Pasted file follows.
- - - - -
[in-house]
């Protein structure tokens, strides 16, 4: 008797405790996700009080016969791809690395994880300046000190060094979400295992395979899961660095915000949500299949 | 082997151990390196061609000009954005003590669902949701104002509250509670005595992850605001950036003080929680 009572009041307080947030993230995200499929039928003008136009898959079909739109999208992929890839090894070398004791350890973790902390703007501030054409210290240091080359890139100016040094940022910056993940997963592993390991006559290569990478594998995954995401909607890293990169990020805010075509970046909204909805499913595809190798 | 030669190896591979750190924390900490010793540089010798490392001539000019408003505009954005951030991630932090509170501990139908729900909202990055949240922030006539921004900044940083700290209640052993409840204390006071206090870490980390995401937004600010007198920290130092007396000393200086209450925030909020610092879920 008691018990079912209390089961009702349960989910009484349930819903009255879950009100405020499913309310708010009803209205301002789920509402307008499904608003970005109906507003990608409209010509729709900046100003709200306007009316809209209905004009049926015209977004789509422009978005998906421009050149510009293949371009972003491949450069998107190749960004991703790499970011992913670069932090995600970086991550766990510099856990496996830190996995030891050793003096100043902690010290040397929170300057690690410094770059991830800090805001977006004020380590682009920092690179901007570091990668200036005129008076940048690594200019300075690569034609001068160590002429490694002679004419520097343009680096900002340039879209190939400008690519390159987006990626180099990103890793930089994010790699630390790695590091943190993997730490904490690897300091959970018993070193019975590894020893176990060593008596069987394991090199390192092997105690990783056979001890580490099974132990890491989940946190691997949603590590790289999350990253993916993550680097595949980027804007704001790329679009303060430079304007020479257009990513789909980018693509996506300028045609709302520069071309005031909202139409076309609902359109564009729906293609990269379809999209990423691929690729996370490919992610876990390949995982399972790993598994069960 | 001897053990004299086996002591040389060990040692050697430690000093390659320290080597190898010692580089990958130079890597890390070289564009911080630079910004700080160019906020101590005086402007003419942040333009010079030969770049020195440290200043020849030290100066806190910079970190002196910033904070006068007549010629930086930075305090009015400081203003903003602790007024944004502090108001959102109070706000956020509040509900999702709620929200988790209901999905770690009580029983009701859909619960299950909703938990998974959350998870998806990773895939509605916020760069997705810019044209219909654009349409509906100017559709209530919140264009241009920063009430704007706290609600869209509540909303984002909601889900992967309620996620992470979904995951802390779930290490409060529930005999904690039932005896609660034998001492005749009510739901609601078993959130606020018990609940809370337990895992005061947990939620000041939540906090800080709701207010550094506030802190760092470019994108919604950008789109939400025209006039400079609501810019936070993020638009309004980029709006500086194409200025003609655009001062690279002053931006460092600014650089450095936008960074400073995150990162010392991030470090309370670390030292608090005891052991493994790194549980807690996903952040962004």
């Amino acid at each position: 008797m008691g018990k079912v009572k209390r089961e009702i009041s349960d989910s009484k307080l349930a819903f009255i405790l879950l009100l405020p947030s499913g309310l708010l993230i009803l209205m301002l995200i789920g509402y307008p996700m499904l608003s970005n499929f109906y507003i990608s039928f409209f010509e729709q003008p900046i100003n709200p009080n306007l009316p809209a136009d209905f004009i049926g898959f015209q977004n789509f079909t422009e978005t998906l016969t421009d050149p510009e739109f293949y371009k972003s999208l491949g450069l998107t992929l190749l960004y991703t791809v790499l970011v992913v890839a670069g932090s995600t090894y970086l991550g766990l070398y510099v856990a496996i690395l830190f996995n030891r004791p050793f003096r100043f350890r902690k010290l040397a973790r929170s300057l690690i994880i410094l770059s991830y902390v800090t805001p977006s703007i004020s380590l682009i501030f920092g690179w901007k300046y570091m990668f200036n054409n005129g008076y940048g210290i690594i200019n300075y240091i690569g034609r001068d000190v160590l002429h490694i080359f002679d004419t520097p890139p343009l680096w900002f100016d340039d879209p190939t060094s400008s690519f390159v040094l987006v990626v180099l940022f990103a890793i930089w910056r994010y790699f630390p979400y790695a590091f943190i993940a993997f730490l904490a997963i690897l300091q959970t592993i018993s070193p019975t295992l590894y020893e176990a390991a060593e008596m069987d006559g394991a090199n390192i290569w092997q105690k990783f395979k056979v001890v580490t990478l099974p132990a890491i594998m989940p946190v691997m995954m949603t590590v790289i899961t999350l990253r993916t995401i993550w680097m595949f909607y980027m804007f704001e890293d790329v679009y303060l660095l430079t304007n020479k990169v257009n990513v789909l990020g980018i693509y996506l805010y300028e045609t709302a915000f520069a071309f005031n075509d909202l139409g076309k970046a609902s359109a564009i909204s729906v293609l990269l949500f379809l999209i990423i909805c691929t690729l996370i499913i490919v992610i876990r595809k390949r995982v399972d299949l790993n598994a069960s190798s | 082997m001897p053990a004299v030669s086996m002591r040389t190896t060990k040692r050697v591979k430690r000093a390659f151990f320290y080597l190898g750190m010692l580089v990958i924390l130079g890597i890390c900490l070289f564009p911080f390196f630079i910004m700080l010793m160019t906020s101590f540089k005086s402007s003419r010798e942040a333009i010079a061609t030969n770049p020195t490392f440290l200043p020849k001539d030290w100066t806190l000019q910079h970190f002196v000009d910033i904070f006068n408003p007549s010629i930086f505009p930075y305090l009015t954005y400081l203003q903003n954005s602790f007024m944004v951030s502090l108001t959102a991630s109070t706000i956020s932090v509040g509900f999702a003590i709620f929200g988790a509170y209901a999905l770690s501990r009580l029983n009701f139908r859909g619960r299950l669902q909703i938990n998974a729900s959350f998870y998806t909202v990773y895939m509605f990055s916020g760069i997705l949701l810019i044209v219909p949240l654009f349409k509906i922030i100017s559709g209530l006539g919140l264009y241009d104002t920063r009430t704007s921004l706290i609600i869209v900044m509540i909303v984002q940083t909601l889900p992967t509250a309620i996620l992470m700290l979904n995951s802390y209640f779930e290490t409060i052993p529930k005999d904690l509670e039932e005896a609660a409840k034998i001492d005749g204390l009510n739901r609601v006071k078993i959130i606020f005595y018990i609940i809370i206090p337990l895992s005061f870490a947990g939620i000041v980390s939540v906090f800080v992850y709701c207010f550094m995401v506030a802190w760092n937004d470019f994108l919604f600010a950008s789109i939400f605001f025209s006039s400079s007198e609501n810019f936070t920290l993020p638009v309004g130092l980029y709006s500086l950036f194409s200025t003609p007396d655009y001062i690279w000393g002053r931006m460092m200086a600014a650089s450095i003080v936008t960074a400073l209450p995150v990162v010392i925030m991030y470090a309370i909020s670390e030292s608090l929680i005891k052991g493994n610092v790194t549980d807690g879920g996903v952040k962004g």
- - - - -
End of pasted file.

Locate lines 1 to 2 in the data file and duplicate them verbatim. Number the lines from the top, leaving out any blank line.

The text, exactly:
[in-house]
């Protein structure tokens, strides 16, 4: 008797405790996700009080016969791809690395994880300046000190060094979400295992395979899961660095915000949500299949 | 082997151990390196061609000009954005003590669902949701104002509250509670005595992850605001950036003080929680 009572009041307080947030993230995200499929039928003008136009898959079909739109999208992929890839090894070398004791350890973790902390703007501030054409210290240091080359890139100016040094940022910056993940997963592993390991006559290569990478594998995954995401909607890293990169990020805010075509970046909204909805499913595809190798 | 030669190896591979750190924390900490010793540089010798490392001539000019408003505009954005951030991630932090509170501990139908729900909202990055949240922030006539921004900044940083700290209640052993409840204390006071206090870490980390995401937004600010007198920290130092007396000393200086209450925030909020610092879920 008691018990079912209390089961009702349960989910009484349930819903009255879950009100405020499913309310708010009803209205301002789920509402307008499904608003970005109906507003990608409209010509729709900046100003709200306007009316809209209905004009049926015209977004789509422009978005998906421009050149510009293949371009972003491949450069998107190749960004991703790499970011992913670069932090995600970086991550766990510099856990496996830190996995030891050793003096100043902690010290040397929170300057690690410094770059991830800090805001977006004020380590682009920092690179901007570091990668200036005129008076940048690594200019300075690569034609001068160590002429490694002679004419520097343009680096900002340039879209190939400008690519390159987006990626180099990103890793930089994010790699630390790695590091943190993997730490904490690897300091959970018993070193019975590894020893176990060593008596069987394991090199390192092997105690990783056979001890580490099974132990890491989940946190691997949603590590790289999350990253993916993550680097595949980027804007704001790329679009303060430079304007020479257009990513789909980018693509996506300028045609709302520069071309005031909202139409076309609902359109564009729906293609990269379809999209990423691929690729996370490919992610876990390949995982399972790993598994069960 | 001897053990004299086996002591040389060990040692050697430690000093390659320290080597190898010692580089990958130079890597890390070289564009911080630079910004700080160019906020101590005086402007003419942040333009010079030969770049020195440290200043020849030290100066806190910079970190002196910033904070006068007549010629930086930075305090009015400081203003903003602790007024944004502090108001959102109070706000956020509040509900999702709620929200988790209901999905770690009580029983009701859909619960299950909703938990998974959350998870998806990773895939509605916020760069997705810019044209219909654009349409509906100017559709209530919140264009241009920063009430704007706290609600869209509540909303984002909601889900992967309620996620992470979904995951802390779930290490409060529930005999904690039932005896609660034998001492005749009510739901609601078993959130606020018990609940809370337990895992005061947990939620000041939540906090800080709701207010550094506030802190760092470019994108919604950008789109939400025209006039400079609501810019936070993020638009309004980029709006500086194409200025003609655009001062690279002053931006460092600014650089450095936008960074400073995150990162010392991030470090309370670390030292608090005891052991493994790194549980807690996903952040962004």